In Defying the Odds, we discuss congressional elections as well as the presidential race. Campaign finance is a big part of the story.
The 2018 midterm election marked the first time liberal dark money groups outspent their conservative counterparts since the U.S. Supreme Court’s Citizens United decision in January 2010, according to a new Issue One analysis of data from the nonpartisan Center for Responsive Politics.
Combined, dark money groups spent approximately $150 million during the 2018 election cycle, with liberal dark money groups accounting for about 54 percent of that sum. At the same time, conservative dark money groups accounted for about 31 percent of all dark money spending, and groups classified as bipartisan or nonpartisan accounted for about 15 percent. One liberal dark money group — Majority Forward — alone accounted for about $1 of every $3 in dark money spending in 2018.
The total amount of dark money spending since the Citizens United decision that has been reported to the nation’s top election regulator has now climbed to at least $960 million, and it is on track to exceed $1 billion during the 2020 election, when control of both Congress and the White House are at stake.
Conservative groups had long dominated the dark money game. As recently as the 2016 election cycle, conservative dark money groups outspent liberal ones by a factor of nearly 4-to-1, according to the Center for Responsive Politics. And in 2010, the first election in the aftermath of Citizens United, conservative dark money groups outspent liberal ones by roughly 11-to-1.
The liberal group Majority Forward ranked as the top-spending dark money group ahead of the 2018 midterm election. It reported about $46 million in political spending to the Federal Election Commission (FEC) — accounting for about $1 of every $3 in dark money spent during the midterms.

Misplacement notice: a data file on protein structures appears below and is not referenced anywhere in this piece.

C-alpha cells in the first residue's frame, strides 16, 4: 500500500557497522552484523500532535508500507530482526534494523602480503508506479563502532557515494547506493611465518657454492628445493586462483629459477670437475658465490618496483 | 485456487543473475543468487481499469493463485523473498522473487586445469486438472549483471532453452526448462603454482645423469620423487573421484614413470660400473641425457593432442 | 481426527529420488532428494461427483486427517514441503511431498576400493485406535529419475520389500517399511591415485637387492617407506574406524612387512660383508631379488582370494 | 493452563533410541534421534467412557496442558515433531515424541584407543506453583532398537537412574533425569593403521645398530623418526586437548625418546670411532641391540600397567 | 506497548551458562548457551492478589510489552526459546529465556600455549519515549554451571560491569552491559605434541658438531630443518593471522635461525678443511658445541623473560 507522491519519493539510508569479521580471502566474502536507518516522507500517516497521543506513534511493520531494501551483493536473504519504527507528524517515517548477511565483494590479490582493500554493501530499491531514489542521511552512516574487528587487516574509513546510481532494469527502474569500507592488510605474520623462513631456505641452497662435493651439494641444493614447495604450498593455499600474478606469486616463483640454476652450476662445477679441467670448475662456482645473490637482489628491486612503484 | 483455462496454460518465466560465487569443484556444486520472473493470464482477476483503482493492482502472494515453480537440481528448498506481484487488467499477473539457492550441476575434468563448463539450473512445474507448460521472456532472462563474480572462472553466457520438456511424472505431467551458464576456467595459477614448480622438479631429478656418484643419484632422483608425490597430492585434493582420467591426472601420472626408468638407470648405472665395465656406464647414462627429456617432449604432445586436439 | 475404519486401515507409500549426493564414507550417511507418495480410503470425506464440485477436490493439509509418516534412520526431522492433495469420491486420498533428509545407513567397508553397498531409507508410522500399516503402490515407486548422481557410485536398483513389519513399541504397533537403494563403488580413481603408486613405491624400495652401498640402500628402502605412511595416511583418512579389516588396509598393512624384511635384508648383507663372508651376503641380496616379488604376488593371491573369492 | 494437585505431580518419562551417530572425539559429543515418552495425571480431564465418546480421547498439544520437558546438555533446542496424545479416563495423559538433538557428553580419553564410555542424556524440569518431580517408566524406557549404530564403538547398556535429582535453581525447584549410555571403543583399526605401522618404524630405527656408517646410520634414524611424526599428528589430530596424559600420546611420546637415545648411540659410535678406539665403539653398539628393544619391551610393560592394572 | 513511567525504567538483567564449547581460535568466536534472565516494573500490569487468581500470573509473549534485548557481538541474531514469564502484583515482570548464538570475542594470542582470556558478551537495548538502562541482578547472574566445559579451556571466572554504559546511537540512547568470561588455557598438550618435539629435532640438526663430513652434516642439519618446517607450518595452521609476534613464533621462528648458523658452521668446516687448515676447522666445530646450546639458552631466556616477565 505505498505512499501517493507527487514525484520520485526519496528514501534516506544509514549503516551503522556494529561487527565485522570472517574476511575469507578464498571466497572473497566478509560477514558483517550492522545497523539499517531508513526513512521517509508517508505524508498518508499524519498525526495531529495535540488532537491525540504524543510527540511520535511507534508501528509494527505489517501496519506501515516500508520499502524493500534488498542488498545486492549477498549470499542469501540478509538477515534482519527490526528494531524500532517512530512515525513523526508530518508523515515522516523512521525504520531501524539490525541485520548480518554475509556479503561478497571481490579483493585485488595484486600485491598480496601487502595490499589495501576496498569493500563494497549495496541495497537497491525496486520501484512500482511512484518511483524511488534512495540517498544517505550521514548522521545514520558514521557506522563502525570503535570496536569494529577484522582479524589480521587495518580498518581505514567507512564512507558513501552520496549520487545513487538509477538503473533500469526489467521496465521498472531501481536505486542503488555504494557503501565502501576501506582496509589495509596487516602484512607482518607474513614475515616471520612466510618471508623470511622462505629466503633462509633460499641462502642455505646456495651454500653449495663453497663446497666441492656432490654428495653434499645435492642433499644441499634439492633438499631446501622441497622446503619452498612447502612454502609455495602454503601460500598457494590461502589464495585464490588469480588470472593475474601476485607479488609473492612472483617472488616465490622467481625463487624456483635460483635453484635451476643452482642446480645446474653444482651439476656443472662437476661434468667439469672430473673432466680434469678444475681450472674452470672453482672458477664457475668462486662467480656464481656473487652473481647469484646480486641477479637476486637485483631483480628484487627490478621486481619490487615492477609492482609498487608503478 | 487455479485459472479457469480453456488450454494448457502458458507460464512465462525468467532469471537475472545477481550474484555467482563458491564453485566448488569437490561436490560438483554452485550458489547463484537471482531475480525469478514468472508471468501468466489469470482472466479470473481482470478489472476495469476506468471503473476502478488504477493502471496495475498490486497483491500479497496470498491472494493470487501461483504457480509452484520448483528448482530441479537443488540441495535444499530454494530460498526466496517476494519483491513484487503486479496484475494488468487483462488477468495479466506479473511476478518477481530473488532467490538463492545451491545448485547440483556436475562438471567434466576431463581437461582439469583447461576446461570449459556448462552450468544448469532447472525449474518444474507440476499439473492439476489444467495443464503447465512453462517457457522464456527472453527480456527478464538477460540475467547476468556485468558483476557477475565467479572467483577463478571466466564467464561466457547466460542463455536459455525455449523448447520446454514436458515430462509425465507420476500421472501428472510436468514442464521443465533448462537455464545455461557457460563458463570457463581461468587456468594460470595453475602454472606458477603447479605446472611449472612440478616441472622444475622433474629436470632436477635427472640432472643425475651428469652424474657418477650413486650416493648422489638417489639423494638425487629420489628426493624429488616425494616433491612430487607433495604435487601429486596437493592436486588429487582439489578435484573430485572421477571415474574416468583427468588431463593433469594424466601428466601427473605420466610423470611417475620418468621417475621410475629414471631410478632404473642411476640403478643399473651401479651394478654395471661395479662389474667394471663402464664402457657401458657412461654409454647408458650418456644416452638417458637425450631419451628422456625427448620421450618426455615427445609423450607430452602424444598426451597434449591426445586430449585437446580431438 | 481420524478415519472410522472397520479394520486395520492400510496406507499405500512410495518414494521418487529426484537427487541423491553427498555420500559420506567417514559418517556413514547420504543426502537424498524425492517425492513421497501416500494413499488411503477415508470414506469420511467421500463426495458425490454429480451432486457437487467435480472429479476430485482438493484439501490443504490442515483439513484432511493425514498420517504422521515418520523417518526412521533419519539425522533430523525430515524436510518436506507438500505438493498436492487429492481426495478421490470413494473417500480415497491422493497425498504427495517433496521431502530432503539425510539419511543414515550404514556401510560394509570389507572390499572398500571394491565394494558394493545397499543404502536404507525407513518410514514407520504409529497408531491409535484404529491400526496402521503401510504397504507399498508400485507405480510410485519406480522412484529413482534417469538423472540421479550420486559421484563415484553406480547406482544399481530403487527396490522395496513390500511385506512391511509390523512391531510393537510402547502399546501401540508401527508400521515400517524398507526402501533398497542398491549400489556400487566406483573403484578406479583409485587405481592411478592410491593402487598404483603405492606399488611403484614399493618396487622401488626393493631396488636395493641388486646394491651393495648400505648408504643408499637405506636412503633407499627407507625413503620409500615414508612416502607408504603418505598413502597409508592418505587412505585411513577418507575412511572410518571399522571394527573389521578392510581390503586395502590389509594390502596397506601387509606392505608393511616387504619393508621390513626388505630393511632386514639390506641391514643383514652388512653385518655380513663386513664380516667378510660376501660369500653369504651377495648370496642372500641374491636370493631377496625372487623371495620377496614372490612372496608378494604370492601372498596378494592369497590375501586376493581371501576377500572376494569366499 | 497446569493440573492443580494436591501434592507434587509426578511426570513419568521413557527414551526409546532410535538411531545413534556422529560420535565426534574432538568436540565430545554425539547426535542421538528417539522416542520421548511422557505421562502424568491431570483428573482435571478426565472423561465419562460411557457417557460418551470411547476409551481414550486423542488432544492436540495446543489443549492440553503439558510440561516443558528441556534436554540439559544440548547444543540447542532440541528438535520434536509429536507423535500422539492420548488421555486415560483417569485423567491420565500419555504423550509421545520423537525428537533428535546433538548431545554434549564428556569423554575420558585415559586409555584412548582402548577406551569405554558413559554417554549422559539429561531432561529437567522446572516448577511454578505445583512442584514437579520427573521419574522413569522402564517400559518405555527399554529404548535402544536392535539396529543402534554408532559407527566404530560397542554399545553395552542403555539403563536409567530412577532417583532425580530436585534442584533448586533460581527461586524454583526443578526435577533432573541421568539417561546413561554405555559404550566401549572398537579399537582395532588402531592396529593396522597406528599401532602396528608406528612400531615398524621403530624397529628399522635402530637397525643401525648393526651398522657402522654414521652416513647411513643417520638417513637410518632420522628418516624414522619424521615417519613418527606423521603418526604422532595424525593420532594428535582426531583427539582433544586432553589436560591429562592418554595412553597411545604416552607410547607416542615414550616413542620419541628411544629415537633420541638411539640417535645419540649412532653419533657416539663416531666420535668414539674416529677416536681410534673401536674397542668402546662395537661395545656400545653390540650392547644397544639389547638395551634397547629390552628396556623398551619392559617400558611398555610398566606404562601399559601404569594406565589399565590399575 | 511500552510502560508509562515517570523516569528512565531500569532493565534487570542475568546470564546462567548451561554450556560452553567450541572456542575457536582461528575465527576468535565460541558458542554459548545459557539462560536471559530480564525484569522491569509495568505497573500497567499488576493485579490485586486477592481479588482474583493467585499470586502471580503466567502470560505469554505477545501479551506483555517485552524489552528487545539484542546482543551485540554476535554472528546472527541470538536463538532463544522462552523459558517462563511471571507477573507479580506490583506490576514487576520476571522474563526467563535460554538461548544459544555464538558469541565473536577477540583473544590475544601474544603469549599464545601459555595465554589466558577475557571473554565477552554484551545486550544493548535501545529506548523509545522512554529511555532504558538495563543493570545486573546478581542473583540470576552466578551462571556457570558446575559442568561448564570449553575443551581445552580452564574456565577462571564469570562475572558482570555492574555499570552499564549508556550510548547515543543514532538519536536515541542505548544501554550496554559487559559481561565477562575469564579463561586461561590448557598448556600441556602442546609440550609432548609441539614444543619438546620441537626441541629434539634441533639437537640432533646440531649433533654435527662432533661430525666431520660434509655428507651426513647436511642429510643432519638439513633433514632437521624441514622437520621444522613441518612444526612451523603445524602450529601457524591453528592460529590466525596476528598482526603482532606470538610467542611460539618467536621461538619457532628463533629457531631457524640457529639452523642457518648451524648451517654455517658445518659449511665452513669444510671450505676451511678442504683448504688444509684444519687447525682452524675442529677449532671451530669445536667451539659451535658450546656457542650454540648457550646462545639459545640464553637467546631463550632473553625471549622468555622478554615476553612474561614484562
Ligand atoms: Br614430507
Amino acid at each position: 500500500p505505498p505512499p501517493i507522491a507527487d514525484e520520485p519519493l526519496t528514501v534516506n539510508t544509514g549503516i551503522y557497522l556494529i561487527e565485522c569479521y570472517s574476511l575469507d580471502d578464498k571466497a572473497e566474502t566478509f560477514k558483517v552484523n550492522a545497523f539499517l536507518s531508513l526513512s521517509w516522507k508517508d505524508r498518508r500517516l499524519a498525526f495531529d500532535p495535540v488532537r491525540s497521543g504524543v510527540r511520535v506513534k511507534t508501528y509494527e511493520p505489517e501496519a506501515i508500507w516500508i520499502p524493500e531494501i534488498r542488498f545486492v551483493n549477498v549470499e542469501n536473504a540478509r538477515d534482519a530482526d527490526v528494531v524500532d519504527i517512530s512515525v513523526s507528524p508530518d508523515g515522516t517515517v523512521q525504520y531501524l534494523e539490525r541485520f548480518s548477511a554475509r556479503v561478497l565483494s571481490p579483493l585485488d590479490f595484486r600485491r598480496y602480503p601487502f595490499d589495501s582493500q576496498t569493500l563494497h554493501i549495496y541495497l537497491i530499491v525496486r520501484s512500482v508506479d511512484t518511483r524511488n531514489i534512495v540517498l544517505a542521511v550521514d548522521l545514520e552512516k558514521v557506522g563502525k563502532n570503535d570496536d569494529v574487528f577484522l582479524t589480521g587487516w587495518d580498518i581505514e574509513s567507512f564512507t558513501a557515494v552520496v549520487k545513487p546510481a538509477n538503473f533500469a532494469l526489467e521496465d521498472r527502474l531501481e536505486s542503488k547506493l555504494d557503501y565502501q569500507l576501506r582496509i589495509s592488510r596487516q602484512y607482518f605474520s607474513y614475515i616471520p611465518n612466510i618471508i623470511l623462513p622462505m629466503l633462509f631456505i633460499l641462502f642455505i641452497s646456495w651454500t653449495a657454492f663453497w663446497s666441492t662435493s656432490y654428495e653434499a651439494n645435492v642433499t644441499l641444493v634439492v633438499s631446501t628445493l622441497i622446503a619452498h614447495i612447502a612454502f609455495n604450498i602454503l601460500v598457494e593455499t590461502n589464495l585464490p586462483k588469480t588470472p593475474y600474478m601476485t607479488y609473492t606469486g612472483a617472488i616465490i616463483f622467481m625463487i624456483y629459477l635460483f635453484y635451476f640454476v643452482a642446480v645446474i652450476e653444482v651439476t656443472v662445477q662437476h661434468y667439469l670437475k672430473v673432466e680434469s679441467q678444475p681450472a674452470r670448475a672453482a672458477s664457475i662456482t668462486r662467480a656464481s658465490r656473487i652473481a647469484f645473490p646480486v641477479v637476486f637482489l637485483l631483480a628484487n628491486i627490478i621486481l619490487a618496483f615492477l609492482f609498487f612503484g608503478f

Majority Forward does not disclose its funders, but obscure public records reviewed by Issue One show that, in the past, its donors have included labor unions such as the National Education Association, companies such as CVS Health Corp., nonprofits such as the Environmental Defense Action Fund, and political committees such as the political action committee of Intercontinental Exchange, the parent company of the New York Stock Exchange.
Federal disclosures show that Majority Forward was active in 10 high-profile Senate races in 2018, and it was the top-spending outside group in one of them — Montana. There, incumbent Democratic Sen. Jon Tester narrowly prevailed over Republican challenger Matt Rosendale as super PACs and dark money groups combined to spend about $35 million to influence the race, with Majority Forward alone spending about $4.2 million.
This opaque spending spree catapulted Majority Forward up the rankings of the top all-time dark money groups. Since it was formed in June of 2015, Majority Forward has spent about $56 million in elections — enough to rank it as the No. 5 top dark money group since Citizens United. That’s up from the No. 17 spot two years earlier. (It narrowly missed making the top 15 list that Issue One published in September 2018 of the top dark money groups active between 2010 and 2016.)
Read more about the top 15 dark money groups that accounted for more than 75 percent of all dark money spending since the Citizens United decision.